Psychiatric care center for Delaware youths to close

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NEWARK, Del. (AP) — A Newark hospital plans to shutter a psychiatric care center for youths later this month, drawing criticism from some parents, advocates and medical professionals.

The News Journal reports ( ) that Christiana Care Health System will close the Herman Rosenblum Child and Adolescent Center on Feb. 20. The hospital also will progressively close its outpatient psychiatric services.

The closure is part of the hospital's plan to move psychologists, social workers and therapists who work for Christiana Care's outpatient psychiatric program and the Rosenblum Center into primary care practices to diagnose mental illness earlier and more effectively, the hospital said.

The center is no longer taking new patients and Delaware residents who utilize the adult services will be assessed on a one-on-one basis if they need continued treatment, hospital officials said. Some patients will be referred to other community providers if they need additional support.

"Each one is going to have a care plan and transition plan that makes sense," said Linda Lang, Christiana Care's director of psychiatric services. "We are not going to leave anybody stranded."

The Rosenblum center offered intensive three- to eight-week treatment programs for students between 12 and 18 years old. About 15 to 20 students were treated at any one time.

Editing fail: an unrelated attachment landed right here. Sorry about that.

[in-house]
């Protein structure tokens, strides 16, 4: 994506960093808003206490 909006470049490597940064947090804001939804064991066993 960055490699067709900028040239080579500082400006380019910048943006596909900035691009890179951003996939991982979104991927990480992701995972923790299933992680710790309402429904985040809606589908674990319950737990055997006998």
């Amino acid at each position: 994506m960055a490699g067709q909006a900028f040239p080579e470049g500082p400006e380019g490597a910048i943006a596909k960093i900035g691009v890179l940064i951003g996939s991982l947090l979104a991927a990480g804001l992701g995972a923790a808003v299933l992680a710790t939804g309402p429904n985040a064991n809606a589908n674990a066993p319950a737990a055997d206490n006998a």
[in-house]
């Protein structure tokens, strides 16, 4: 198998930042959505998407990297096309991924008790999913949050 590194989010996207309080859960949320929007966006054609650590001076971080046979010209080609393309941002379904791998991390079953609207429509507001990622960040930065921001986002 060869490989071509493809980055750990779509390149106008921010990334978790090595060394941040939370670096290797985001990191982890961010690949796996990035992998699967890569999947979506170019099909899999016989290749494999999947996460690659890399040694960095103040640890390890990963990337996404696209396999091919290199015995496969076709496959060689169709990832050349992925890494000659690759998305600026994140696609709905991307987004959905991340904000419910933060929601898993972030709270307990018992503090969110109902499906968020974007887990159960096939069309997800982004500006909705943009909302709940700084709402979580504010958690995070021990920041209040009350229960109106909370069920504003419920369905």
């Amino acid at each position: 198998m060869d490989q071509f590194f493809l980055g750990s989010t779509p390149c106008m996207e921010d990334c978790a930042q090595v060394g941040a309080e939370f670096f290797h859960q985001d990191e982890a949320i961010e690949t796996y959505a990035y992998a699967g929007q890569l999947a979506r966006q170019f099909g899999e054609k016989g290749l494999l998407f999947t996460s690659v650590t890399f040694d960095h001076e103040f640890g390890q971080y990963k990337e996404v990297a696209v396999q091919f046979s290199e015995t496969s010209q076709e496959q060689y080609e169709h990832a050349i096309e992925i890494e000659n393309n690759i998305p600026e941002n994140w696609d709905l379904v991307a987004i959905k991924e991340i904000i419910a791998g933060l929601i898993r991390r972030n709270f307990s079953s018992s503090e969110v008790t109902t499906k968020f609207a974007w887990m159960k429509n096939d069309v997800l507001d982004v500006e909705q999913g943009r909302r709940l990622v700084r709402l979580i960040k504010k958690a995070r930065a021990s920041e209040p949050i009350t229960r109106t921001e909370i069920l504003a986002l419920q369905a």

Christiana Care CEO Janice Nevin said the change will increase access to mental health care by placing therapists in about 15 primary care practices from Wilmington to Middletown. The hospital also is hiring two new psychiatrists and two nurse practitioners, she said.

"The goal is same-day access for any new issues that may come up, but there will be ongoing therapy sessions," she said.

News of the center's closure is drawing some criticism.

"It broke my heart a little bit to hear it," said Anthony Alfano of Newark.

Alfano, 19, said he didn't think he was going to make it to his 18th birthday. He said he was battling intense depression and considered hurting himself before he got help at the Rosenblum center.

"Honestly, it saved my life," he said. "I love the therapists and everyone that works in that facility ... They cared about every single one of us that came in there. Even when we didn't care."

Mental health advocates are questioning whether the center's closure is best for patients and providers.

Beth Krieger, an alcohol and drug addiction counselor who referred patients to the center, said it was disturbing to see such a program cut because there are already limited services in Delaware.

"If we have a kid in crisis we are going to be out of luck," she said. "Kids now are just under so much stress. It's just really distressing to a lot of parents to know that their child doesn't have that as a resource."

There are two similar adolescent programs in the area, but some parents say they don't compare to what the Rosenblum center offered.

"I am just in shock," said Julie, a parent whose 15-year-old daughter transitioned out of Rosenblum in January after being enrolled for about four weeks. She declined to give her last name to protect her daughter's privacy.

She said her daughter cried when she found out the program would no longer be offered.

"She immediately bonded with other kids her age that had similar situations," she said. "It's more like a school environment. She felt very safe."

An online petition to lobby the Christiana Care board of directors to change their minds on closing the center had close to 1,000 supporters by Sunday night.


Information from: The News Journal of Wilmington, Del.,

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